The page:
Originally posted on Crystal Ball Run  |  Last updated 6/18/13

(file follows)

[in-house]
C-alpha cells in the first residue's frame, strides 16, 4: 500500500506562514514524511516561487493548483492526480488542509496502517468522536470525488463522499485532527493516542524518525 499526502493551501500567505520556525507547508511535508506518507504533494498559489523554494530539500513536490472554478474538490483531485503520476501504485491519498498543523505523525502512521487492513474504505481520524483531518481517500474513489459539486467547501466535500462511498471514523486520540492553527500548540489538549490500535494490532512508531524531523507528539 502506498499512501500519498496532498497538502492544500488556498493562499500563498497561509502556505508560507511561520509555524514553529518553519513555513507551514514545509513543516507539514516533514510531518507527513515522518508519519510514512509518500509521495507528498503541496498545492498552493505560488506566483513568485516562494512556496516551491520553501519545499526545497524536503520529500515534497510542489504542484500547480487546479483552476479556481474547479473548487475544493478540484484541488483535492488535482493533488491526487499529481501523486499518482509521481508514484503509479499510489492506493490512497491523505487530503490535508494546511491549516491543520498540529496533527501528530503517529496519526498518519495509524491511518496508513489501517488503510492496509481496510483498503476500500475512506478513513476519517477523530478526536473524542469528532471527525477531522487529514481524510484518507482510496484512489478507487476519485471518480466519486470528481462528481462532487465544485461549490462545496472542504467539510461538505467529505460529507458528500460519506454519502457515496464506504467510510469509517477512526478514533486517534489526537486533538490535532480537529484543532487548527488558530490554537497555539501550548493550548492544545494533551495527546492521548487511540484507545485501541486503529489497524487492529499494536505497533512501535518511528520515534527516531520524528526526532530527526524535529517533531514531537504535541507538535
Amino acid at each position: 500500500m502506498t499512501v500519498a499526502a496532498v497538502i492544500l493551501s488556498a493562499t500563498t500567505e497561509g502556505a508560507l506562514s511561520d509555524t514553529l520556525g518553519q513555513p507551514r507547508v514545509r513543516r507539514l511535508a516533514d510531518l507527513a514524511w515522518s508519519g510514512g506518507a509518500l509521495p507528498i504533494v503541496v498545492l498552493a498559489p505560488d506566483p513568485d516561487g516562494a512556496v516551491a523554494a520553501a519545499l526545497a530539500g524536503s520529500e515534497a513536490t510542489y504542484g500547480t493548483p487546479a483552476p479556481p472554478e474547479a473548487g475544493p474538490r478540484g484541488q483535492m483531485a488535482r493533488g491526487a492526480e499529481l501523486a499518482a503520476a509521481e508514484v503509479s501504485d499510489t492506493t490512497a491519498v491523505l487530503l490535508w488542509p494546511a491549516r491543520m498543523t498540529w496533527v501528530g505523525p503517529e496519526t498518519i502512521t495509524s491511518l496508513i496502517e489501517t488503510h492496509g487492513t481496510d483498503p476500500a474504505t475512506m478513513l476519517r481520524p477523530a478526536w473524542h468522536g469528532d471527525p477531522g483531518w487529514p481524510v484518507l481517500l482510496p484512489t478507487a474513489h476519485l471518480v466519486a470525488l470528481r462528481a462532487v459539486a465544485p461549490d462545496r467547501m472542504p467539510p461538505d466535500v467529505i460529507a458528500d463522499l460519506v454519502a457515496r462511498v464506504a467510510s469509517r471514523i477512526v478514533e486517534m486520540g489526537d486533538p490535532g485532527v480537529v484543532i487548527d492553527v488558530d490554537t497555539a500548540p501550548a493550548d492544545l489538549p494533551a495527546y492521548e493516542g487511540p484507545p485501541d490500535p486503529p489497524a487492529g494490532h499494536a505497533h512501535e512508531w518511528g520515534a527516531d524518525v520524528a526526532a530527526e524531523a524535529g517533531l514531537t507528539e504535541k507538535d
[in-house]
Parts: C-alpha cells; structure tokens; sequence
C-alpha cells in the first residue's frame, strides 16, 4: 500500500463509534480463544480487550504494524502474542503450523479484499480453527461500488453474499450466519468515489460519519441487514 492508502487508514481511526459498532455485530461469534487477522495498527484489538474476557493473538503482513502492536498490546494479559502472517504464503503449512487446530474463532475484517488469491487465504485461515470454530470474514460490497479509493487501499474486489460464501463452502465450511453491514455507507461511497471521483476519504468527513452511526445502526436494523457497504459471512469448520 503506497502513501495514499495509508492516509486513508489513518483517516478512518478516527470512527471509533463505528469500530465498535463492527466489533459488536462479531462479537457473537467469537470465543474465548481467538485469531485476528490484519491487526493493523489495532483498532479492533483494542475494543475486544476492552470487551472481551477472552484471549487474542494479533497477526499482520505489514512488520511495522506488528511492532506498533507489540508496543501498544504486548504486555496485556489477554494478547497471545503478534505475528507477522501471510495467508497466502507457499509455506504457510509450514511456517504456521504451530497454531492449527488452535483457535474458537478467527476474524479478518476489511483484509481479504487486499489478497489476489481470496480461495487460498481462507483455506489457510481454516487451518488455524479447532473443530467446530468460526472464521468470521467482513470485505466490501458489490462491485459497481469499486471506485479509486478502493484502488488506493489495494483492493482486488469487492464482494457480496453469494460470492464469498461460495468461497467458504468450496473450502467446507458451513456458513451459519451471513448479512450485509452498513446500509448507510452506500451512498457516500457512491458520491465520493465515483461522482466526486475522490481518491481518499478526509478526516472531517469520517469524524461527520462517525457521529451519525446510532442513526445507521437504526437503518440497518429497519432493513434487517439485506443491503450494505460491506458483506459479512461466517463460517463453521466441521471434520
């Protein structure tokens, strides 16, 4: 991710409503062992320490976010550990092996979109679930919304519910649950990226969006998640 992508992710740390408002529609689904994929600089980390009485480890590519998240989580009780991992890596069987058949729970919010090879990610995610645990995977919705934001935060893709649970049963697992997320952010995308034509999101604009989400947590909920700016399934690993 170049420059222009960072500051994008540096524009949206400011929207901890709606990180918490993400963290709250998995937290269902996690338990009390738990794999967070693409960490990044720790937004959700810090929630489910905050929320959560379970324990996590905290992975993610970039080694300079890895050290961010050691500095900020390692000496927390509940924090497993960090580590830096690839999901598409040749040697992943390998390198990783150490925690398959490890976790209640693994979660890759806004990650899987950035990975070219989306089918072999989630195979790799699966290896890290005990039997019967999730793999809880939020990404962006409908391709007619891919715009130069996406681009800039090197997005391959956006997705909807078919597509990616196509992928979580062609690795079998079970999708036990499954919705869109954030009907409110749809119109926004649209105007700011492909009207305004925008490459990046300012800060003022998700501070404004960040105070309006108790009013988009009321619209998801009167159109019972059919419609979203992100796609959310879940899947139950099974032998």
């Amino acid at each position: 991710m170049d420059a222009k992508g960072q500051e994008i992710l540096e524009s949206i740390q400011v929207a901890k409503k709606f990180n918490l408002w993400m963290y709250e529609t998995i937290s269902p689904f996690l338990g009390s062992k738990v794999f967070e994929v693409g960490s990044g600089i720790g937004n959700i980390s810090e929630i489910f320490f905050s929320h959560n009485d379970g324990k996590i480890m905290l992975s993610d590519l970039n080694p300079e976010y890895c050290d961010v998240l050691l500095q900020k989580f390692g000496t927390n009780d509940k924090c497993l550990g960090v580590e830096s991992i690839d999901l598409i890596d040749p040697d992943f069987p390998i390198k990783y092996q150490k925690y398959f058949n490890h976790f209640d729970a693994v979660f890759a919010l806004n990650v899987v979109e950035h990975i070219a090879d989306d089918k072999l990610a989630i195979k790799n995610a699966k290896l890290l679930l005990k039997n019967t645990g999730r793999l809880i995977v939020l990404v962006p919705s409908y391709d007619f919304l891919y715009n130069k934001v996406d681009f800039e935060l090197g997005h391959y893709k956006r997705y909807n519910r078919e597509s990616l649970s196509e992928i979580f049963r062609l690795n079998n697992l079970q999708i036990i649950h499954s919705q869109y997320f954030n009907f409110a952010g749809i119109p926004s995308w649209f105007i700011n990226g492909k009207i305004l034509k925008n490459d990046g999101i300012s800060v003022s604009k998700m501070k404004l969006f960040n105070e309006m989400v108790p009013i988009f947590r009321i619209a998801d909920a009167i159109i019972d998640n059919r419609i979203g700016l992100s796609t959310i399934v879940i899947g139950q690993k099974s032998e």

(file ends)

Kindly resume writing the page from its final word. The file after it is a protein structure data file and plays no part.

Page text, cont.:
Urban Meyer is in control in Columbus. Can he lead the Buckeyes to a BCS title in 2013? Photo: USA Today Sports Ohio State went undefeated last season, with a 12-0 record, yet still finished third in the final Associated Press Top 25 poll for the season behind BCS champion Alabama and one-loss, non-conference champion Oregon. If the Buckeyes were eligible for postseason play last year, would they have been no better than third without a blemish on the schedule? Urban Meyer was expected to turn things around in Columbus in short time, although they did need a massive turnaround to begin with. The one year blip on the radar in the immediate fallout of tattoo gate that saw Jim Tressel lose his job and Terrelle Pryor take his chances in the NFL supplemental draft and more, Luke Fickell was thrown in to a near impossible situation. The circus that was Ohio State football in 2011 was only a mild detour from the norm, and the hiring of Meyer quickly brought Ohio State back to a routine. Meyer was quick to put together a strong recruiting class, building a top five Class of 2012 and getting a jump on what would turn out to be the second best Class of 2013 according to the 247 Sports composite rankings. Adding quality depth helped Meyer and his top-notch coaching staff build a team capable of wearing down opponents and striking just when they become most vulnerable as the Buckeyes proved they could win games any way needed last fall. Ohio State won easily at times using every part of the team (Nebraska, Miami Ohio), used big plays to pull through in the clutch (Central Florida, Cal), showed they could win in tough environments (Wisconsin, Penn State), won the defensive battles (Michigan State), and even the unexpected shootout and upset bid (Indiana) as well as make halftime adjustments and lock down (Michigan). No matter the situation, Meyer and his staff found ways to prepare their players and adjust to the circumstances on a week by week basis. Still, the national respect that generally is earned by teams going 10-0, 11-0 or 12-0 never truly developed last season. While Ohio State was working their way through an undefeated and bowl-less season as a result of a one-year postseason ban issued by the NCAA, Notre Dame was charming a nation with Manti T'eo and the Fighting Irish also managing to find ways to win games and build another undefeated season. The Irish ended the regular season with a road victory at USC to clinch a spot in the BCS Championship game as the nation's top-ranked team. Had Ohio State been eligible for the postseason, perhaps they would have worked their way in to the other spot after winning a Big Ten championship game, ahead of defending champion and SEC champion Alabama. Of course, there are those who also suggest a one-loss Alabama team would have found a way in anyway. As difficult as it might be to imagine Ohio State being a favorite against Alabama (or Texas A&M or Florida or Georgia or South Carolina), the 2012 season could spark some good debate for a long time. What if Ohio State was eligible last season? Would the Buckeyes have played for a BCS Championship? Would they have played Notre Dame or Alabama? Would anything in the voting or computer rankings have changed enough if the Buckeyes were eligible? We will never know for sure, but we can take to the computer and simulate what the various outcomes might have been if Ohio State was eligible. I went to What If Sports to simulate various scenarios based on last season. For starters, I had to make sure Ohio State would have won the Big Ten championship to even include them in the BCS title conversation. Ohio State trounced Nebraska in the regular season, and my simulation actually had Nebraska beating the Buckeyes seven out of 10 times, with the average score favoring the Huskers 26-18 (rounding up for decimals). At this point I'm already asking myself if the programmers watched the regular season meeting last season. If Nebraska played the way they actually did in the Big Ten championship game there would be no way Ohio State would be held to 18 points, so I went ahead with the hypothetical BCS match-up between unbeaten Ohio State and Notre Dame. The computers once again favored Notre Dame, by a landslide. In ten simulations run, Notre Dame defeated Ohio State eight out of 10 tries by an average score of 30-16, inflated by Notre Dame's 65-7 victory during one simulation. And you wonder why a system based on computer rankings is called a flawed system. As for a match-up between Ohio State and Alabama, I wanted to spare you of the gory details but Alabama won all ten match-ups by an average score of 43-8. Keep in mind, these are just computer simulations and according to many of the results they clearly should be taken with a huge grain of salt. Regardless, Ohio State finished third in the eyes of the media last season without ever losing a game. If you do not think that leaves a chip on Ohio State's shoulders in 2013 you might be making a mistake. Meyer will use whatever he can to motivate his team in 2013, and 2012's un-recognized successes will be part of the fuel for this season's unfinished business in Columbus. Ohio State is already being regarded as the best threat to the SEC's dominant run of national championships, a trend Meyer played a key role in at Florida and they may have enough to work with to at least play for that opportunity. Ohio State must also take a lesson from 2012, where USC entered the year with similar expectations in the BCS picture. The Trojans ultimately failed miserably in living up to the hype, but Ohio State enters this season under different circumstances. The Buckeyes only served one year of NCAA sanctions instead of two and the roster is more equipped through recruiting than USC's were by the time they paid their penalties. Now the question remains if the Buckeyes can manage to live up to the hype. Thankfully they will not have to rely too much on computers to figure that out. Kevin McGuire is the host of the No 2-Minute Warning podcast. Follow him on Twitter, Google+ and Facebook. Follow Crystal Ball Run on Twitter, Google+ and Facebook.